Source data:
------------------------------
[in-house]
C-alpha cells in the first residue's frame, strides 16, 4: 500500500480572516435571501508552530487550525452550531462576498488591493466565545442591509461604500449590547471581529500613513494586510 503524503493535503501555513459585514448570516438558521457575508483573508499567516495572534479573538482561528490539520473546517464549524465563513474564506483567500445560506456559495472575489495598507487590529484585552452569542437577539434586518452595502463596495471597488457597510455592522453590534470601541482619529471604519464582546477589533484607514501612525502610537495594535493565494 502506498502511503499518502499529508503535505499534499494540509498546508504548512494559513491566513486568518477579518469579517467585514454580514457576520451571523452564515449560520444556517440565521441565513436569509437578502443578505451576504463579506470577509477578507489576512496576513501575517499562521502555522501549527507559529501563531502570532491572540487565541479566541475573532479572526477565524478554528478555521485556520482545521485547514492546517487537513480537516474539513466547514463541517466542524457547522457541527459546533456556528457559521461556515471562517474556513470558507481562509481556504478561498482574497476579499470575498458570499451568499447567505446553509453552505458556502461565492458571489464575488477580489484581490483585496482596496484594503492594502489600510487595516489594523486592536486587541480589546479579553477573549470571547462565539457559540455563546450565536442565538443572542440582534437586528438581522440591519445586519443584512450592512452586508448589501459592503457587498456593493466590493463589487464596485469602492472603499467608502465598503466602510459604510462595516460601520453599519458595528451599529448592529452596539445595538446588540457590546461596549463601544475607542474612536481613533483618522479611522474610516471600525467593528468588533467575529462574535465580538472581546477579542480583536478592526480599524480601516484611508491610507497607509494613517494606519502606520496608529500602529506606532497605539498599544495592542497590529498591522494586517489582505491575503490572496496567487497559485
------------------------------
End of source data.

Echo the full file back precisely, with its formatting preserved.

[in-house]
C-alpha cells in the first residue's frame, strides 16, 4: 500500500480572516435571501508552530487550525452550531462576498488591493466565545442591509461604500449590547471581529500613513494586510 503524503493535503501555513459585514448570516438558521457575508483573508499567516495572534479573538482561528490539520473546517464549524465563513474564506483567500445560506456559495472575489495598507487590529484585552452569542437577539434586518452595502463596495471597488457597510455592522453590534470601541482619529471604519464582546477589533484607514501612525502610537495594535493565494 502506498502511503499518502499529508503535505499534499494540509498546508504548512494559513491566513486568518477579518469579517467585514454580514457576520451571523452564515449560520444556517440565521441565513436569509437578502443578505451576504463579506470577509477578507489576512496576513501575517499562521502555522501549527507559529501563531502570532491572540487565541479566541475573532479572526477565524478554528478555521485556520482545521485547514492546517487537513480537516474539513466547514463541517466542524457547522457541527459546533456556528457559521461556515471562517474556513470558507481562509481556504478561498482574497476579499470575498458570499451568499447567505446553509453552505458556502461565492458571489464575488477580489484581490483585496482596496484594503492594502489600510487595516489594523486592536486587541480589546479579553477573549470571547462565539457559540455563546450565536442565538443572542440582534437586528438581522440591519445586519443584512450592512452586508448589501459592503457587498456593493466590493463589487464596485469602492472603499467608502465598503466602510459604510462595516460601520453599519458595528451599529448592529452596539445595538446588540457590546461596549463601544475607542474612536481613533483618522479611522474610516471600525467593528468588533467575529462574535465580538472581546477579542480583536478592526480599524480601516484611508491610507497607509494613517494606519502606520496608529500602529506606532497605539498599544495592542497590529498591522494586517489582505491575503490572496496567487497559485